“Typhoon signal number eight is hoisted. All schools are closed today.”

Looking back into my childhood, one unforgettable memory was to hear the above announcement through the radio. There is nothing like being “let off” from school for a day or two to cheer up a young mind. A prolonged and indefinite period of school closure, however, is not precisely a holiday. Almost overnight, our children and young people found themselves having lost their daily routine that was part of their life almost every day since as far as they can remember.

Cancelling examinations may sound like a dream to some, but the uncertainty of being assessed through unexpected and unfamiliar means (such as predicted grades) is probably provoking more anxiety than one may imagine. Children and young people find themselves being “locked in” with their parents, siblings, and family members 24/7; this may be precious time for some, but less personal space may also cause more friction. For quite the opposite reason, friendships and social lives too are facing unprecedented challenges, as no social media or emoji (however innovative) can truly replace the unique experience of face to face interactions, for better or worse.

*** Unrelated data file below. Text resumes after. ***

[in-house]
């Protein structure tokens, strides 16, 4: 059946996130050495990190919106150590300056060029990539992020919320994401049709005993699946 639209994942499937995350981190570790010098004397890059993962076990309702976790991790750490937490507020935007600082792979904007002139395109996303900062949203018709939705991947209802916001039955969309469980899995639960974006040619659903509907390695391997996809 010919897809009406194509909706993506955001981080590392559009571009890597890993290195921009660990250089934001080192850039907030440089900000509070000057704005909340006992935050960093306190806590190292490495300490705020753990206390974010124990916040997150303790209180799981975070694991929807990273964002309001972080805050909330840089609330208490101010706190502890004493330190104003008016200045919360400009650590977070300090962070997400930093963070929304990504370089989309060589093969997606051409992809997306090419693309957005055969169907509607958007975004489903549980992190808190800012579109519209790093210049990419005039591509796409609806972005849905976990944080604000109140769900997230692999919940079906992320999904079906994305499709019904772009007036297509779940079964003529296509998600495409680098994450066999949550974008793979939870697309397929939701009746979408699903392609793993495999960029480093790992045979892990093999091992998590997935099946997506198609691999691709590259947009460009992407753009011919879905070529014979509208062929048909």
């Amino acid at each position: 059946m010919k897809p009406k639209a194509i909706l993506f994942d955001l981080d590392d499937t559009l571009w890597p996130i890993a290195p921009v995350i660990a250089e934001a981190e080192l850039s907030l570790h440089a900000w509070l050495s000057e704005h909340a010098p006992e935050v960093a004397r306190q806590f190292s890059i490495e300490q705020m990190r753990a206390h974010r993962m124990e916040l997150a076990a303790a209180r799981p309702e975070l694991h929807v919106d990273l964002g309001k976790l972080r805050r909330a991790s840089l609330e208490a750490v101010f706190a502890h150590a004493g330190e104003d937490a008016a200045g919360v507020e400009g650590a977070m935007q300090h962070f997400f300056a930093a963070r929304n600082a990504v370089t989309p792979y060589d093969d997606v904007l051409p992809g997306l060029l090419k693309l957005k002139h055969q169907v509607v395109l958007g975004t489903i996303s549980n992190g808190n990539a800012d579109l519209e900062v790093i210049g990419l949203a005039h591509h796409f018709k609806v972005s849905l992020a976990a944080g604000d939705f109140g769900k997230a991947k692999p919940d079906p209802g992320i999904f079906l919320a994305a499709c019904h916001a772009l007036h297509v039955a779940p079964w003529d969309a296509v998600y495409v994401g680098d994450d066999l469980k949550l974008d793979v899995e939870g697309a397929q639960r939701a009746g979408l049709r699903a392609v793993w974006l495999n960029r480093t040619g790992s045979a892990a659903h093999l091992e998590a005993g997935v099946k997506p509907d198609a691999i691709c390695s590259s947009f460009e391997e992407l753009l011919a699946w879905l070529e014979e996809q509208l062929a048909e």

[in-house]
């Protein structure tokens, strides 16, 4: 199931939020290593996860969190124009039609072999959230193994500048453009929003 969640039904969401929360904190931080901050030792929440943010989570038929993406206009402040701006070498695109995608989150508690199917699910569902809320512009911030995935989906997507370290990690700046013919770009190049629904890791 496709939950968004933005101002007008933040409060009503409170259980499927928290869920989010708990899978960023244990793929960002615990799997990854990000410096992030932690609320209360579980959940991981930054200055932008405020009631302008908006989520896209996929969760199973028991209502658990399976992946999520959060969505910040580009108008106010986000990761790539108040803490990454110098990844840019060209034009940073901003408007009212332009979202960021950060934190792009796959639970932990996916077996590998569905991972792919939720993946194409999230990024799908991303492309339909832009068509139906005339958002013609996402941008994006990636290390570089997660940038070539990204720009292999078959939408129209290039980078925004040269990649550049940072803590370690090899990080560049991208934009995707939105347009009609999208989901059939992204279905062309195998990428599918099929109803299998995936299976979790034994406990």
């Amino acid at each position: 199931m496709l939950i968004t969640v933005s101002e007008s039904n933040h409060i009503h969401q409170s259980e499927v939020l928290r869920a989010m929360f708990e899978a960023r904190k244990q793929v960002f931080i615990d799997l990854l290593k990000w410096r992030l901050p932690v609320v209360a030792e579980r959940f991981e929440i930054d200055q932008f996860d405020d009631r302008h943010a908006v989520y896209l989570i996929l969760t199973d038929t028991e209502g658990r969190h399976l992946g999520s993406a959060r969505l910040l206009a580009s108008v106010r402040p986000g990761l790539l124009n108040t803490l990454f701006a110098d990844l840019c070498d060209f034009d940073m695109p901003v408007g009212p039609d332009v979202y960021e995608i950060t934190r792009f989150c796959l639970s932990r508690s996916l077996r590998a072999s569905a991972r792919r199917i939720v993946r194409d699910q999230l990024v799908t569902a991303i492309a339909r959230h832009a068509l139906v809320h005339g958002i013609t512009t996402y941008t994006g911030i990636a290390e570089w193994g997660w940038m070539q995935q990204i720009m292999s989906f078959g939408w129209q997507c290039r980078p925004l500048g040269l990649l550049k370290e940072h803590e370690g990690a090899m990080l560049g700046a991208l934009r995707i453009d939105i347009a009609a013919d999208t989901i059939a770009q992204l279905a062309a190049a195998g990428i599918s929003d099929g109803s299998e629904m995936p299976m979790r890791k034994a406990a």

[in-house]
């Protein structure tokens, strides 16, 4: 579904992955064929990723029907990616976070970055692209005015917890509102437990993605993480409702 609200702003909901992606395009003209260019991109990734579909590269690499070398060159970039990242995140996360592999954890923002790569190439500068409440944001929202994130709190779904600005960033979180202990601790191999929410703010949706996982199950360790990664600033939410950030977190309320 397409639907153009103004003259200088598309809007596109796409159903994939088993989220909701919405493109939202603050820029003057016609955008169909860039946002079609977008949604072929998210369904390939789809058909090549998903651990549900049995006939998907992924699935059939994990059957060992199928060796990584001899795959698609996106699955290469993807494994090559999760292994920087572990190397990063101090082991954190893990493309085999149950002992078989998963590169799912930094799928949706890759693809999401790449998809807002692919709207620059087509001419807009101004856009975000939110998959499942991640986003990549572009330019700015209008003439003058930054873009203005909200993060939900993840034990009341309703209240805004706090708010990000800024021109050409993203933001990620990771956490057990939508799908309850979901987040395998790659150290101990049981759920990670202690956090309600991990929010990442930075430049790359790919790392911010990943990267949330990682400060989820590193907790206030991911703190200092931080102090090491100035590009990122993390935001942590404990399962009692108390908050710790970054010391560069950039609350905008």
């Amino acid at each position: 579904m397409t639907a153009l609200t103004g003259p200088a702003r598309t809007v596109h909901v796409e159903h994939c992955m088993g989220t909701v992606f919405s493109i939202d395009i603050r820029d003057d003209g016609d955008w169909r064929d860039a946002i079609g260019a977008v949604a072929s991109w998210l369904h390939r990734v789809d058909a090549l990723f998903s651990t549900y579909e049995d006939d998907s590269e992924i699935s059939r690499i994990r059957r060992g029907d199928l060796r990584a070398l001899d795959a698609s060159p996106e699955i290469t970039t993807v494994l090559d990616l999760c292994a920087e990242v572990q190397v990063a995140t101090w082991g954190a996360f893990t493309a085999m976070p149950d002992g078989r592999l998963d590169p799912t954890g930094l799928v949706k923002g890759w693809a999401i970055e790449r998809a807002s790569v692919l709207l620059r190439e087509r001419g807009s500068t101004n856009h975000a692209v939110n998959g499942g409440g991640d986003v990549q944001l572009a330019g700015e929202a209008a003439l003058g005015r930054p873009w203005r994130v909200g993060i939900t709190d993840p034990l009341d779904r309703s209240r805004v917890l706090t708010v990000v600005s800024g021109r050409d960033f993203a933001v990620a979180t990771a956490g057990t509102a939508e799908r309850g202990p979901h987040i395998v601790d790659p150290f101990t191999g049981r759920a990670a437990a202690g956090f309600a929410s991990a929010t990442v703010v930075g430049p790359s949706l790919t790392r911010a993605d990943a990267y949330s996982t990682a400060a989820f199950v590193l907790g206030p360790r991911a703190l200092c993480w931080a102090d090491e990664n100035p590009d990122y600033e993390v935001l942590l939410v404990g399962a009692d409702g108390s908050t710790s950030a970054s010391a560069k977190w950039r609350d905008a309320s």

Indeed, while Covid-19 and the lockdown affects us all, their impact on young people’s mental wellbeing cannot be over-estimated. Lack of routine, social isolation, sense of uncertainty, academic pressure, and changes in interpersonal relationships are all well-known risk factors of stress that may trigger mental health difficulties, especially for those who are already at-risk or have experienced previous episodes of illness. A recent survey by mental health charity MQ highlighted the public’s concerns on Covid-19 and mental health. The urgent need for research in this area has also been recognised, with many studies launched including the CovidLife Survey set up by the Generation Scotland team.

While only time (and data) can tell, with some level of precision, to what extent and how young people’s mental health is being affected at this “strange” period of time; it is important to remember that many positive social changes did emerge through challenging times in history. For a clinical psychologist specialising in youth mental health and a parent, I for one would hope that the lockdown will prompt a much-needed debate on work-life balance, paving the way for policy and attitude changes that embrace the fundamental human needs for social connectedness and the importance of family life.

Dr Stella Chan, YAS Alumni, Reader in Clinical Psychology
The University of Edinburgh